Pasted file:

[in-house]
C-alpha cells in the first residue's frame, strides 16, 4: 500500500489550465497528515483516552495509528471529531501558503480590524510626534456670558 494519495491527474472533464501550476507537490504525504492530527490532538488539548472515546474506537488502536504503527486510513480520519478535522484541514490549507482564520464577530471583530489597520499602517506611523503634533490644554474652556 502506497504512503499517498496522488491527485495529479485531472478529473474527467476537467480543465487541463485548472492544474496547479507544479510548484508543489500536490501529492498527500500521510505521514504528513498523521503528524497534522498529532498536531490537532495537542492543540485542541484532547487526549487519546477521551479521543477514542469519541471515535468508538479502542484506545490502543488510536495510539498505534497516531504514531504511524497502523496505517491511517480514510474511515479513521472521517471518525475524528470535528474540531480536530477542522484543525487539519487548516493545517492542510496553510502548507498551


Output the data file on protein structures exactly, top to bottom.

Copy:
[in-house]
C-alpha cells in the first residue's frame, strides 16, 4: 500500500489550465497528515483516552495509528471529531501558503480590524510626534456670558 494519495491527474472533464501550476507537490504525504492530527490532538488539548472515546474506537488502536504503527486510513480520519478535522484541514490549507482564520464577530471583530489597520499602517506611523503634533490644554474652556 502506497504512503499517498496522488491527485495529479485531472478529473474527467476537467480543465487541463485548472492544474496547479507544479510548484508543489500536490501529492498527500500521510505521514504528513498523521503528524497534522498529532498536531490537532495537542492543540485542541484532547487526549487519546477521551479521543477514542469519541471515535468508538479502542484506545490502543488510536495510539498505534497516531504514531504511524497502523496505517491511517480514510474511515479513521472521517471518525475524528470535528474540531480536530477542522484543525487539519487548516493545517492542510496553510502548507498551